Airbus is celebrating its 50th birthday next week. From a couple of signatures on a MOU, Airbus has grown to a manufacturing powerhouse selling a range of commercial aircraft, helicopters, defence and space equipment, becoming one of the biggest businesses in Europe.
In 1969, European aircraft manufacturers were outperformed by the big US aircraft manufacturers – Boeing, Lockheed and McDonnell Douglas. In a moment of co-operation that seems impossible today, Germany and France got together to sign off on a new partnership to jointly develop a new aircraft called the Airbus. And it grew from there.
Fast forward 50 years …
This writer’s last flight was on an Airbus A320. Hardly surprising as 78% of all the aircraft Airbus delivered last year were A320s. It was an unremarkable flight, a one hour hop up the east coast of Australia to a small regional airport. That small airport gets just five jet flights a day and four of those five flights use Airbus aircraft. It’s a little statistic that is a fragment of a much larger story – the success and ubiquity of Airbus aircraft around the world.
An Airbus highlight
Airbus has manufactured 11 different types of aircraft and there have been variants on most of these 11 types.
The A300 was the first aircraft Airbus manufactured. It was the world’s first twin engined wide body aircraft. This writer has clear memories of watching them land in Sydney in the early 1980’s and later his first flight on one. The A300 were slow sellers to start with. Air France were the first to fly it. But by the late 1970’s the aircraft was selling well and 561 were made before production ceased in 2007.
The A300 succeeded because it was smaller and lighter than the three engined mid sized competitors from US manufacturers. This made the A300 more fuel efficient and cheaper to operate. The aircraft remains in service with several airlines and FedEx retains the largest fleet of them. Good design never goes out of fashion and discussion continues about the production of a A300 variant – the A300neo.
The rise and fall of the A380
Perhaps less successful was the more recent A380. The distinctive mega aircraft took to the skies in 2005 with high hopes, and was soon catching the eye at airports around the globe. The A380 was meant to help tackle that bane of modern aviation – airport congestion.
In and era of high fuel costs, the four engined aircraft wasn’t cheap to operate. A380’s cost nearly USD$30,000 per hour to operate, about 10 times the cost of a smaller aircraft like an A320. Airports, initially enthusiastic, found A380s took up a lot of apron space and required some significant investments in airport infrastructure.
Finally, airlines found there were limited routes that warranted such a large aircraft. But passengers generally loved the A380, finding it quiet and spacious. And the extra space encouraged innovations like onboard showers and personal apartments – albeit only for a lucky few.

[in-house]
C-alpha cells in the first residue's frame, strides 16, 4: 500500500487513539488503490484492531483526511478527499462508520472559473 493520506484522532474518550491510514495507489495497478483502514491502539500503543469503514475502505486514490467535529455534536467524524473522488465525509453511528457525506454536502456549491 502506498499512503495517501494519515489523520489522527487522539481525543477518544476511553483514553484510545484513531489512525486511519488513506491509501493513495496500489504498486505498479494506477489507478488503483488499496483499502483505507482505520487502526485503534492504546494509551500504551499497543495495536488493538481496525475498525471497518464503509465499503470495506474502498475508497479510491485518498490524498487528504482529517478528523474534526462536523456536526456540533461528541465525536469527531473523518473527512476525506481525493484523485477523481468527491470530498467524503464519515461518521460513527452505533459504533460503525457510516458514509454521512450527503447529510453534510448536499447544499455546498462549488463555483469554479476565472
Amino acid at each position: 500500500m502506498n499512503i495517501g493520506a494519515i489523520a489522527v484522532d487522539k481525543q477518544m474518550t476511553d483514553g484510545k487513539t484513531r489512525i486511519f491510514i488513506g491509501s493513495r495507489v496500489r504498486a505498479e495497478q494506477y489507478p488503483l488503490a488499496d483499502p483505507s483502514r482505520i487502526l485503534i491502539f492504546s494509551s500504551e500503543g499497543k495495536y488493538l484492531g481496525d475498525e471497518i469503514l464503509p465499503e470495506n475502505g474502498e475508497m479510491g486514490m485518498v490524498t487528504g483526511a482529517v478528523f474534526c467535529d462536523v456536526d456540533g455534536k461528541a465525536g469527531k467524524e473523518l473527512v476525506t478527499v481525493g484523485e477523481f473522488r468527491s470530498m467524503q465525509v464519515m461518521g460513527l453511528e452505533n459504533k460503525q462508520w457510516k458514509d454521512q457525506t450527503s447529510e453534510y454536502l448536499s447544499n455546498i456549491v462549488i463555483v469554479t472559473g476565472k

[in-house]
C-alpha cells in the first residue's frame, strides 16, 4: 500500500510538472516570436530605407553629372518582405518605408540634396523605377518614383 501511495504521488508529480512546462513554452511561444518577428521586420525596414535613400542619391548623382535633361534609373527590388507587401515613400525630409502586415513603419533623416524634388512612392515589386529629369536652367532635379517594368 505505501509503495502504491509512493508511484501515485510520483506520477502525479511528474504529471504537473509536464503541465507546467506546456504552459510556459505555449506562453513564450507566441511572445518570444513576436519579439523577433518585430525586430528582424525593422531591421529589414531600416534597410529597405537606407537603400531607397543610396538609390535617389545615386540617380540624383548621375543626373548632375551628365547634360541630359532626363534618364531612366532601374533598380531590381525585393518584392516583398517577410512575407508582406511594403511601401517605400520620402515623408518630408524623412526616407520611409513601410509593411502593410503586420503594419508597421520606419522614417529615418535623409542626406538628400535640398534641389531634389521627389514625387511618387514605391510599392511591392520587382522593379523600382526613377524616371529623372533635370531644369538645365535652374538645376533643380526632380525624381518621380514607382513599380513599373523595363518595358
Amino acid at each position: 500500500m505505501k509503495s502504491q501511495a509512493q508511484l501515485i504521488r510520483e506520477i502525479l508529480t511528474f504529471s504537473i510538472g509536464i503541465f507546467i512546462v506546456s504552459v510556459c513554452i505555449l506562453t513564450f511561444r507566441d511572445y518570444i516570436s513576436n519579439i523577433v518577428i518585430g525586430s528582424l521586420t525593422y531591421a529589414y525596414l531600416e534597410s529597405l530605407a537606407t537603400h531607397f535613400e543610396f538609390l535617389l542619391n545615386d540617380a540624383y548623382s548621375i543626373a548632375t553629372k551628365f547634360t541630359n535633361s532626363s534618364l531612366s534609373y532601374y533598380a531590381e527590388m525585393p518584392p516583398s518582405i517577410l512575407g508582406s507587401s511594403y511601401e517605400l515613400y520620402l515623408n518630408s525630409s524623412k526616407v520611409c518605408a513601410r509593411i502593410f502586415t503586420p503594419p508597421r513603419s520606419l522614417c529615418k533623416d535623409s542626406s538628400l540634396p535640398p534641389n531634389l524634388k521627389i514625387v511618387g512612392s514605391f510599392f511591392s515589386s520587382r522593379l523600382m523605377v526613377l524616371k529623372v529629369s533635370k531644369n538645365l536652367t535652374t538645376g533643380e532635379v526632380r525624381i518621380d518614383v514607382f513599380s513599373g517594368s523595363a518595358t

Airbus has announced that it is ceasing production of the A380 in 2021. Airbus notes that, as of 30th April 2019, 290 A380s had been ordered, 235 delivered and 233 were operating around the world.
What’s the future for Airbus ?
The future of Airbus and the future of airline manufacturing around the world seems to lie with making light, fuel efficient, long distance smaller aircraft. Qantas has put out a challenge to both Boeing and Airbus to come up with a variant on an existing mid sized aircraft that will see it able to fly Sydney – London nonstop.
Airbus’s greatest success has been the A320. It’s probably no surprise. It’s a reliable, fuel efficient workhorse that includes the A318, A319, A320neo and A321 in the ‘family’. The A321 is a stretched version of the A320 and the A318 and A319 are slightly smaller versions. As of the end of 2018, Airbus had sold over 8,500 aircraft from the A320 family, making it the world’s most successful commercial aircraft.
The latest aircraft in the Airbus catalogue is the A220. It’s been flying for the past six years as the Bombardier C Series, and has proven particularly popular with short haul European carriers. It’s a continuation of a trend towards smaller, fuel efficient aircraft and a marked turn around from the era of A380s and 747s.
For any business, large or small, to survive 50 years is something to note. In the high cost, high stakes world of commercial aircraft manufacturing, it is a triumph. Last year, Airbus made 806 aircraft; it’s competitor Boeing made 800. Next week, on 29th May, Airbus is marking its 50th birthday with a formation flyover featuring each of the aircraft types it makes. It’s probably going to be a big week at Toulouse.
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